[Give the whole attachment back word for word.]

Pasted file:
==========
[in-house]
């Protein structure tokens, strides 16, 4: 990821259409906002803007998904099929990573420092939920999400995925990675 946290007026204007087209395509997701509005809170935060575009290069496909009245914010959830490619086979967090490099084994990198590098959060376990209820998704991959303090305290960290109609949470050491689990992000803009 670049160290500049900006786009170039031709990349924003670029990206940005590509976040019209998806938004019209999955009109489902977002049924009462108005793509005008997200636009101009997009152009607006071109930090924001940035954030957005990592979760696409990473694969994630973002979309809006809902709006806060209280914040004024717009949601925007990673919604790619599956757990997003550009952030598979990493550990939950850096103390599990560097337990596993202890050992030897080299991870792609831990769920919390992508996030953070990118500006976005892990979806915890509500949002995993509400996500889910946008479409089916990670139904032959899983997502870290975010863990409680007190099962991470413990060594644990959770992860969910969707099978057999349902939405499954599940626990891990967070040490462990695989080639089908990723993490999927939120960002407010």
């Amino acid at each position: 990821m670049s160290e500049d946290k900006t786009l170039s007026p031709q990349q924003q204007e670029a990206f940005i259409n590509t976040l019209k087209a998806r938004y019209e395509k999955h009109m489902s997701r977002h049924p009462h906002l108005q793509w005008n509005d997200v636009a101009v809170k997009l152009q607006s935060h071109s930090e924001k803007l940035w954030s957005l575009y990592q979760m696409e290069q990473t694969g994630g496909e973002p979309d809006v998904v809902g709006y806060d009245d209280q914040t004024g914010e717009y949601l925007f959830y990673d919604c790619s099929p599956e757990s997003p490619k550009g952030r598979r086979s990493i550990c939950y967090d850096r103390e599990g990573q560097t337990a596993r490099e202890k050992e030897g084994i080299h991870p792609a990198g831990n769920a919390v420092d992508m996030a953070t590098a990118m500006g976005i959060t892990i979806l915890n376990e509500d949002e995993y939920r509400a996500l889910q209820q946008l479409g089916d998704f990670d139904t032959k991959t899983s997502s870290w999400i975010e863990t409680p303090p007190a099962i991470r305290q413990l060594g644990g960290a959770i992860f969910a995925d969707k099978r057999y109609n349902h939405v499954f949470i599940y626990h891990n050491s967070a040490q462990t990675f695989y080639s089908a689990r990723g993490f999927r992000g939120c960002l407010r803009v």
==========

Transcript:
[in-house]
């Protein structure tokens, strides 16, 4: 990821259409906002803007998904099929990573420092939920999400995925990675 946290007026204007087209395509997701509005809170935060575009290069496909009245914010959830490619086979967090490099084994990198590098959060376990209820998704991959303090305290960290109609949470050491689990992000803009 670049160290500049900006786009170039031709990349924003670029990206940005590509976040019209998806938004019209999955009109489902977002049924009462108005793509005008997200636009101009997009152009607006071109930090924001940035954030957005990592979760696409990473694969994630973002979309809006809902709006806060209280914040004024717009949601925007990673919604790619599956757990997003550009952030598979990493550990939950850096103390599990560097337990596993202890050992030897080299991870792609831990769920919390992508996030953070990118500006976005892990979806915890509500949002995993509400996500889910946008479409089916990670139904032959899983997502870290975010863990409680007190099962991470413990060594644990959770992860969910969707099978057999349902939405499954599940626990891990967070040490462990695989080639089908990723993490999927939120960002407010």
């Amino acid at each position: 990821m670049s160290e500049d946290k900006t786009l170039s007026p031709q990349q924003q204007e670029a990206f940005i259409n590509t976040l019209k087209a998806r938004y019209e395509k999955h009109m489902s997701r977002h049924p009462h906002l108005q793509w005008n509005d997200v636009a101009v809170k997009l152009q607006s935060h071109s930090e924001k803007l940035w954030s957005l575009y990592q979760m696409e290069q990473t694969g994630g496909e973002p979309d809006v998904v809902g709006y806060d009245d209280q914040t004024g914010e717009y949601l925007f959830y990673d919604c790619s099929p599956e757990s997003p490619k550009g952030r598979r086979s990493i550990c939950y967090d850096r103390e599990g990573q560097t337990a596993r490099e202890k050992e030897g084994i080299h991870p792609a990198g831990n769920a919390v420092d992508m996030a953070t590098a990118m500006g976005i959060t892990i979806l915890n376990e509500d949002e995993y939920r509400a996500l889910q209820q946008l479409g089916d998704f990670d139904t032959k991959t899983s997502s870290w999400i975010e863990t409680p303090p007190a099962i991470r305290q413990l060594g644990g960290a959770i992860f969910a995925d969707k099978r057999y109609n349902h939405v499954f949470i599940y626990h891990n050491s967070a040490q462990t990675f695989y080639s089908a689990r990723g993490f999927r992000g939120c960002l407010r803009v």